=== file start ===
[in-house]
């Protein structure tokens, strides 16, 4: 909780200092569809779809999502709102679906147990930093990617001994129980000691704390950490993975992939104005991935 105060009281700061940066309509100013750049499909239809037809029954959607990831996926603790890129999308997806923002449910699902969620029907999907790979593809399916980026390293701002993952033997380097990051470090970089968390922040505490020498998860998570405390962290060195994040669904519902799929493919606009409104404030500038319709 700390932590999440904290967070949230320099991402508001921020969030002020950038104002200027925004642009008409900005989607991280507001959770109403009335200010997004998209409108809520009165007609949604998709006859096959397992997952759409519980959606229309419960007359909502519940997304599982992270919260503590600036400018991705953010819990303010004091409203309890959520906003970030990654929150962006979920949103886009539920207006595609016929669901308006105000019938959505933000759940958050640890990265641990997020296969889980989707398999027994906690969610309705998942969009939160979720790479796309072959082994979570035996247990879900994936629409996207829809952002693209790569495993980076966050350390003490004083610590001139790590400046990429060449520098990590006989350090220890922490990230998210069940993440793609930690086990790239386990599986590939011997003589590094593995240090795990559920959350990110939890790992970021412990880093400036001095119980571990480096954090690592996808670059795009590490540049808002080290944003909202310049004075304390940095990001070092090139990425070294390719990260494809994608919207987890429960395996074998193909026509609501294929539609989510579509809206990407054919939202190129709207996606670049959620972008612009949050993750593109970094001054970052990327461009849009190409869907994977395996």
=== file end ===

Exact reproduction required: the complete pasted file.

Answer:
[in-house]
């Protein structure tokens, strides 16, 4: 909780200092569809779809999502709102679906147990930093990617001994129980000691704390950490993975992939104005991935 105060009281700061940066309509100013750049499909239809037809029954959607990831996926603790890129999308997806923002449910699902969620029907999907790979593809399916980026390293701002993952033997380097990051470090970089968390922040505490020498998860998570405390962290060195994040669904519902799929493919606009409104404030500038319709 700390932590999440904290967070949230320099991402508001921020969030002020950038104002200027925004642009008409900005989607991280507001959770109403009335200010997004998209409108809520009165007609949604998709006859096959397992997952759409519980959606229309419960007359909502519940997304599982992270919260503590600036400018991705953010819990303010004091409203309890959520906003970030990654929150962006979920949103886009539920207006595609016929669901308006105000019938959505933000759940958050640890990265641990997020296969889980989707398999027994906690969610309705998942969009939160979720790479796309072959082994979570035996247990879900994936629409996207829809952002693209790569495993980076966050350390003490004083610590001139790590400046990429060449520098990590006989350090220890922490990230998210069940993440793609930690086990790239386990599986590939011997003589590094593995240090795990559920959350990110939890790992970021412990880093400036001095119980571990480096954090690592996808670059795009590490540049808002080290944003909202310049004075304390940095990001070092090139990425070294390719990260494809994608919207987890429960395996074998193909026509609501294929539609989510579509809206990407054919939202190129709207996606670049959620972008612009949050993750593109970094001054970052990327461009849009190409869907994977395996």